additions you should supply the missing factual analysis to reinforce
this crucial aspect of taking an exam.
(2) A second form of failing to explore the issues in sufficient depth
is caused by quickly assuming a particular answer to an issue you have
spotted. On an exam, you should almost never (unless the question
is framed to require it) assume there is only one answer.
Instead, argue both ways on everything you can. The exam is an
opportunity for you to show you know how to make legal arguments and
this typically includes making alternative arguments. By assuming
an answer early on in your analysis, you are not performing a central
task that the exam is providing you with an opportunity to
demonstrate. If there is one way to look at a problem, the
opposing side will be able to come up with an alternative way, even if
it is not as strong an argument. You need to look for alternative
characterizations of everything you can on an exam. If its got
feathers and a beak, and says “Polly want a cracker,” don’t just assume
it’s a parrot. Maybe it’s a puppet, or a child in a Halloween
costume. As with other forms of failing to explore issues in
sufficient depth, working with your own prior exams can help with this
task. First, mark each place where you made only one side of an
argument. Next, try to make the opposing argument that you failed
to make on the exam. This will make you more conscious of your
tendency to quickly assume a particular outcome and give you practice
in arguing both ways.
(3) One additional source of failing to discuss issues in sufficient
depth is the reverse of failing to apply the facts to the law. It
occurs when you discuss the facts in the abstract without tying the
discussion to relevant legal principles. If you discuss the facts in
the abstract you are treating them as though you are discussing the
plot of a soap opera and considering whether the characters are
behaving appropriately based on moral and not legal principles. You
must link your discussion of the facts to a legal principle to which
particular facts are relevant.
(4) There is often a relationship between the failure to state the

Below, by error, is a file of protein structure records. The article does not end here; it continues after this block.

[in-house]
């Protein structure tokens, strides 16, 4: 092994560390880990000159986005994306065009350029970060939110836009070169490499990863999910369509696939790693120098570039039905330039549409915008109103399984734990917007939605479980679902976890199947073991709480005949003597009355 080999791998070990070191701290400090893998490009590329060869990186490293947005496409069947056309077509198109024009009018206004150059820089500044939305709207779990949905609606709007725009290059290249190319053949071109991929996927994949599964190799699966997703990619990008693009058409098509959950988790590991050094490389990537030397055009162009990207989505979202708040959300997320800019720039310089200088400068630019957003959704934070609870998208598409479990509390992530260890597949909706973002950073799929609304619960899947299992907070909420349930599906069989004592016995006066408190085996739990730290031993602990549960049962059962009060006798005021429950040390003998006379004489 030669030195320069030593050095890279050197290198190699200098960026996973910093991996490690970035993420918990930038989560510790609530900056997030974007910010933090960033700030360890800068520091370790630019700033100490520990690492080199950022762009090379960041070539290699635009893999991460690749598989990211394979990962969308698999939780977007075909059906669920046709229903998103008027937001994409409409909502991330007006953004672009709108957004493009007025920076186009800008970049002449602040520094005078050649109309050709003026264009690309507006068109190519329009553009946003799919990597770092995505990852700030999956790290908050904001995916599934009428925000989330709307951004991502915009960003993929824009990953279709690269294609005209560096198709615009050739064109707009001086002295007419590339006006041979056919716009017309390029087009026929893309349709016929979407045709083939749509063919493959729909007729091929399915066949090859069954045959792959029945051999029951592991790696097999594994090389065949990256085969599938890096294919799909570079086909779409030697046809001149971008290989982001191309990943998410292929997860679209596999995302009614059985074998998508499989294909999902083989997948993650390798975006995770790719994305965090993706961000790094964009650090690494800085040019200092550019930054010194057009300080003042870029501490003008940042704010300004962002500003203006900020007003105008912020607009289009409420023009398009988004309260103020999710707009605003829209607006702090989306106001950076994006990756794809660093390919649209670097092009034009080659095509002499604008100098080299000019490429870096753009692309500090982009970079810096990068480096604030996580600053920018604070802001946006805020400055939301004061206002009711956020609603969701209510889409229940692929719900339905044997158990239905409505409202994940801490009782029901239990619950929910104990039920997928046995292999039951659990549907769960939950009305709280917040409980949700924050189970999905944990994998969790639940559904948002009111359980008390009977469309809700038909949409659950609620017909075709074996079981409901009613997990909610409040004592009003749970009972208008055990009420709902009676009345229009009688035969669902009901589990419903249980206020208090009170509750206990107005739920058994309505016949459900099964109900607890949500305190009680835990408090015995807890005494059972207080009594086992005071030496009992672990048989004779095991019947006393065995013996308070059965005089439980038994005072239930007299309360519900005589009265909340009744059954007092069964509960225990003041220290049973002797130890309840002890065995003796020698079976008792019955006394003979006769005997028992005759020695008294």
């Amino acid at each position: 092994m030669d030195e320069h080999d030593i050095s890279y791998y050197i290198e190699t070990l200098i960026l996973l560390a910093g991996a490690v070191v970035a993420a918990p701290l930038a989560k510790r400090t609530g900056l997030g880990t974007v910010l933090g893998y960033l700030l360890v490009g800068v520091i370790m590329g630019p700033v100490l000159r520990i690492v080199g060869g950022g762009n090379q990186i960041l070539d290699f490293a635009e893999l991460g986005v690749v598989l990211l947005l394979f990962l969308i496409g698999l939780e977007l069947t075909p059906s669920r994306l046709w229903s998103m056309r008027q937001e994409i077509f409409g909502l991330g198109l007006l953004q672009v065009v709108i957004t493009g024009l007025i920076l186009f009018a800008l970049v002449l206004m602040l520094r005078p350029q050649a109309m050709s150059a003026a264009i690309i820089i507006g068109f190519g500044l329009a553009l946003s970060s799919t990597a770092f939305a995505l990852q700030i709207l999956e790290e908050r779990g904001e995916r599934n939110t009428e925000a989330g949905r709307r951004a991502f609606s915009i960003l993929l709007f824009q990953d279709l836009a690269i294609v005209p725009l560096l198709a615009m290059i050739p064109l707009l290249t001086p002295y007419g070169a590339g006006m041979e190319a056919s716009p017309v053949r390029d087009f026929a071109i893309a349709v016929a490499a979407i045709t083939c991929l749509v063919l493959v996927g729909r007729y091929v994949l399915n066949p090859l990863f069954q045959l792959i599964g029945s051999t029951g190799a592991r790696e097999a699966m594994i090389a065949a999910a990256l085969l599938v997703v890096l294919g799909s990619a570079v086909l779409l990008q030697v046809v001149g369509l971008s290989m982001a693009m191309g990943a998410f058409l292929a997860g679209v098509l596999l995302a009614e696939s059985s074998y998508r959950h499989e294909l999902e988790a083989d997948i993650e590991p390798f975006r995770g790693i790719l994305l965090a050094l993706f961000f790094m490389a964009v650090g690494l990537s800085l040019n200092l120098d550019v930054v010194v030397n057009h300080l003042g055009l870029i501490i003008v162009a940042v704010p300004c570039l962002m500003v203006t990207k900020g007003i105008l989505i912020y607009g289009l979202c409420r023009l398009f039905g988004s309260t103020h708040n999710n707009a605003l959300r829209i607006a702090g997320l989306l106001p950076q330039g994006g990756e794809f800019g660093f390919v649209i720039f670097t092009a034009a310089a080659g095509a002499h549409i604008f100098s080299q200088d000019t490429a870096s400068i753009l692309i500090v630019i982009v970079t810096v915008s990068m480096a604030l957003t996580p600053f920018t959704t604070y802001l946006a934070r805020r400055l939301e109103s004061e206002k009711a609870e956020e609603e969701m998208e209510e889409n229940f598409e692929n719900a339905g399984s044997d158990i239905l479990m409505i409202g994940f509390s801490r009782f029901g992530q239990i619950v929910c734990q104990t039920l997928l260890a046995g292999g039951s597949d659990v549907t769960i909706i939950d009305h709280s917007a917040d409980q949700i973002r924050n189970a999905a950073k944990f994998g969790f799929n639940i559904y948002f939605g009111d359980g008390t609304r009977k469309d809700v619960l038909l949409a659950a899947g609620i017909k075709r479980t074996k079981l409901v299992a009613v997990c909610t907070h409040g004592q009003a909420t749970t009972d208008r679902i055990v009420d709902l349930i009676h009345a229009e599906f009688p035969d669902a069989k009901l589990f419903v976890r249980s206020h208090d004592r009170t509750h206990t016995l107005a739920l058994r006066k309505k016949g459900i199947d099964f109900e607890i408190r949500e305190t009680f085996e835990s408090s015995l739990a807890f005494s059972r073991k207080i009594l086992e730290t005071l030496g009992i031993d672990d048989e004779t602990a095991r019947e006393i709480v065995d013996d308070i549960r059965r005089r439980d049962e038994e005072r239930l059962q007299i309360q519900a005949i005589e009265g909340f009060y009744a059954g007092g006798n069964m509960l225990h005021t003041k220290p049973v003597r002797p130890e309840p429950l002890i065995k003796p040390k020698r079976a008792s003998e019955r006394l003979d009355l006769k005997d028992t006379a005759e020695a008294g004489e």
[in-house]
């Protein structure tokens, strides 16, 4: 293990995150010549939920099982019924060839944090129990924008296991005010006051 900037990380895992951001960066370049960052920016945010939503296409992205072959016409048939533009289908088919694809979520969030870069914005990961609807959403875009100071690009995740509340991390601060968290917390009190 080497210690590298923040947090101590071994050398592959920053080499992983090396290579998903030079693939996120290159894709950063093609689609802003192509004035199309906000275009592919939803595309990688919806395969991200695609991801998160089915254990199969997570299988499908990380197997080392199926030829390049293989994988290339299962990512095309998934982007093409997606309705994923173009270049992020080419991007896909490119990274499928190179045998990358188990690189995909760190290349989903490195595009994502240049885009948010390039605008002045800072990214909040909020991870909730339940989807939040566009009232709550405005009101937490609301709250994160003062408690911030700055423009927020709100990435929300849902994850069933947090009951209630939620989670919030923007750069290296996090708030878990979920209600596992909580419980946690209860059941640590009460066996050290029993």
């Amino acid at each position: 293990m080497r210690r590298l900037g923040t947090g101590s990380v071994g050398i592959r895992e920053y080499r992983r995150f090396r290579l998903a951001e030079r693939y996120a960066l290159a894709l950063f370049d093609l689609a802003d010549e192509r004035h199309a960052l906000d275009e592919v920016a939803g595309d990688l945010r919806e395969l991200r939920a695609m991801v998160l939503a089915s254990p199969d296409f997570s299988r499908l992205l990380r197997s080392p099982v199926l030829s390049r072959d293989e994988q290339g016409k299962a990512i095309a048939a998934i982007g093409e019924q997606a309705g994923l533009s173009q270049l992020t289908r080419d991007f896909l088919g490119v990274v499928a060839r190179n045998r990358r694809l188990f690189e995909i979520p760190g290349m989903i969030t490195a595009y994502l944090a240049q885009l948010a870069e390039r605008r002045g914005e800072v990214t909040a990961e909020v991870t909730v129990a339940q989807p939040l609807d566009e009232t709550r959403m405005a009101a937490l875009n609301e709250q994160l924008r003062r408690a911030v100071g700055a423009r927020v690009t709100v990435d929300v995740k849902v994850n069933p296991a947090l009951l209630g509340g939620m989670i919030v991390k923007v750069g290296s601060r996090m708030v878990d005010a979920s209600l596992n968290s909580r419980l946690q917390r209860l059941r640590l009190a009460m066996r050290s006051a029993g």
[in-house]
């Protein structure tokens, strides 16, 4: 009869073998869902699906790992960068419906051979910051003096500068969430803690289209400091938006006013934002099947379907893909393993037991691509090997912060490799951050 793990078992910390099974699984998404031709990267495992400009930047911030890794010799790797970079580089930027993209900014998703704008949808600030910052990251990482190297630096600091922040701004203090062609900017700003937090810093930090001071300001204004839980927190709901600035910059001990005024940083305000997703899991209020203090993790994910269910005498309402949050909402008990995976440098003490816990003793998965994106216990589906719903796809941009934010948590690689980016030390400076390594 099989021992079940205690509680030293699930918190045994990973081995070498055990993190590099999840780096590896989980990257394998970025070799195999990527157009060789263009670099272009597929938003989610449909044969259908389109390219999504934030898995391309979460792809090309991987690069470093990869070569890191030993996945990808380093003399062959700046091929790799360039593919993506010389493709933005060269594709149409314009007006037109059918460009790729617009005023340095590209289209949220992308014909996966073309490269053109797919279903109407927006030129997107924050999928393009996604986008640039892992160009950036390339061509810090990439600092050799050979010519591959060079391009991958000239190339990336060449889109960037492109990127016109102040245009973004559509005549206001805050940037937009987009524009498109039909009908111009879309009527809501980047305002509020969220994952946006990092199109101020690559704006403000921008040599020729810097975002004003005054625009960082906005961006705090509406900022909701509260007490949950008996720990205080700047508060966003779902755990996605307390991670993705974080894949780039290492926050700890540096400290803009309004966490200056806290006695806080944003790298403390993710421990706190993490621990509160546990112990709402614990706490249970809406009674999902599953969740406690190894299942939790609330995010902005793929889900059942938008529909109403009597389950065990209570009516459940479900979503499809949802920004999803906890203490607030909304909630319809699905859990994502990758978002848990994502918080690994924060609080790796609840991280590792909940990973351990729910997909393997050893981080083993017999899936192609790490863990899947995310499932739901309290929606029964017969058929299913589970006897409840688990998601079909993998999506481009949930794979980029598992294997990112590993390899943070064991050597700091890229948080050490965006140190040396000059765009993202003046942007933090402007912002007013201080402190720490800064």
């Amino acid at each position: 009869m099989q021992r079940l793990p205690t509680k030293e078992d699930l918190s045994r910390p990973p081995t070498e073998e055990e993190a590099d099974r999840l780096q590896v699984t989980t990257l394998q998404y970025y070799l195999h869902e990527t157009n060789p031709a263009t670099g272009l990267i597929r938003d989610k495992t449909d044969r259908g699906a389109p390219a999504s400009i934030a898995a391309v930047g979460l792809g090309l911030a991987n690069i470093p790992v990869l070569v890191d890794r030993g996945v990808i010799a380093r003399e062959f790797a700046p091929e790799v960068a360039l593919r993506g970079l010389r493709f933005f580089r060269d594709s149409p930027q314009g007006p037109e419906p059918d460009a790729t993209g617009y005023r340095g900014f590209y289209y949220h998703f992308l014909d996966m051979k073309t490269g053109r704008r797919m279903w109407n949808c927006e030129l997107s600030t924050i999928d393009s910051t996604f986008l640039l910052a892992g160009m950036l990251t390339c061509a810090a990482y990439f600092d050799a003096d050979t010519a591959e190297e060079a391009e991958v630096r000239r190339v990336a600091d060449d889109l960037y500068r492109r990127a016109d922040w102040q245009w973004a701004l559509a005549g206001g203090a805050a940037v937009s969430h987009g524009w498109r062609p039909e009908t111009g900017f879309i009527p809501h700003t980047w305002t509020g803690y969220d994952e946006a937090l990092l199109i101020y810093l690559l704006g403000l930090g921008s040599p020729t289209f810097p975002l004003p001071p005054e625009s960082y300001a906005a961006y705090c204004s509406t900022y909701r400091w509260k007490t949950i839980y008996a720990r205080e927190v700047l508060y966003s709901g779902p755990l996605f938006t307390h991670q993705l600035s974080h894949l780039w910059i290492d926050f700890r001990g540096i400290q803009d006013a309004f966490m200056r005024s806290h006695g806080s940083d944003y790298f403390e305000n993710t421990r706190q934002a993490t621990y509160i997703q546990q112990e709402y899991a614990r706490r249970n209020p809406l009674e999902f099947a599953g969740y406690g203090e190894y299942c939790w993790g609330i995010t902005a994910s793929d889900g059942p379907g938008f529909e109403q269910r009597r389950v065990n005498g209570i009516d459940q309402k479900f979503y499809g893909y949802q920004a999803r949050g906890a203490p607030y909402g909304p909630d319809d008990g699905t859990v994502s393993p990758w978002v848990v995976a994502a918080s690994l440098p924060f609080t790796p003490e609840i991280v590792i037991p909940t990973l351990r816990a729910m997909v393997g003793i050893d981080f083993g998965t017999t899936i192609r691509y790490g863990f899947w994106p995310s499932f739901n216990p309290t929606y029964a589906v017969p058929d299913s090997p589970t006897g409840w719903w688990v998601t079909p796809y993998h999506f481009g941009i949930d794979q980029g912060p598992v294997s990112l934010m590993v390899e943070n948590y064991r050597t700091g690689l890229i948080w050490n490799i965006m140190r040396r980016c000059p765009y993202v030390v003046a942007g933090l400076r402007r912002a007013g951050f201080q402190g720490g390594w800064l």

relevant law accurately and completely and the failure to discuss the
issue in sufficient depth. In my First Amendment course, suppose
the exam question raised an issue of whether a particular regulation of
speech is a reasonable time, place or manner regulation. If you only
describe the relevant test for evaluating the constitutionality of the
regulation as whether the regulation is narrowly tailored to further a
significant governmental interest, you already have a problem.
What you’ve said is true, but it is incomplete since the test also
requires that you examine whether the law is content-neutral and
whether it leaves open ample alternative avenues for expression. You’ll
lose points on your description of the applicable legal standard and,
even more importantly, you’ll lose points on the application of the law
to the facts because you have not discussed two of the criteria used to
evaluate time, place and manner regulations.
Failure to allocate time properly
Poor time allocation can occur in two different ways: (1) poor
allocation among the questions so that you use too much time on one
question and you don’t have enough time for the remaining questions or
(2) poor time allocation within a question so that you use too much of
the time allotted for a question on one or two issues and you don’t
have time for other issues.
(1) Stick strictly to the recommended times. If the exam lists
the percentage of the grade allocated to a question and not the time
you should spend on the question, you should calculate the time
allotted. If the question is worth 1/3 of the exam grade and it
is a three hour exam, allot yourself one hour to answer the
question. Professors grade by question and not an overall sense
of how you did (unlike some exams in college). The last point
earned is worth the same amount as the first point earned. Given
this grading pattern, you must provide answers to all of the
questions. Excellent performance on one question is not worth the
price of earning too few points on other questions.
(2) Some questions are time eaters and others are not. To
identify whether one of the questions falls into the time eater
category, read the entire exam at the outset. If you think one of
the questions will take whatever amount of time you have, do it last,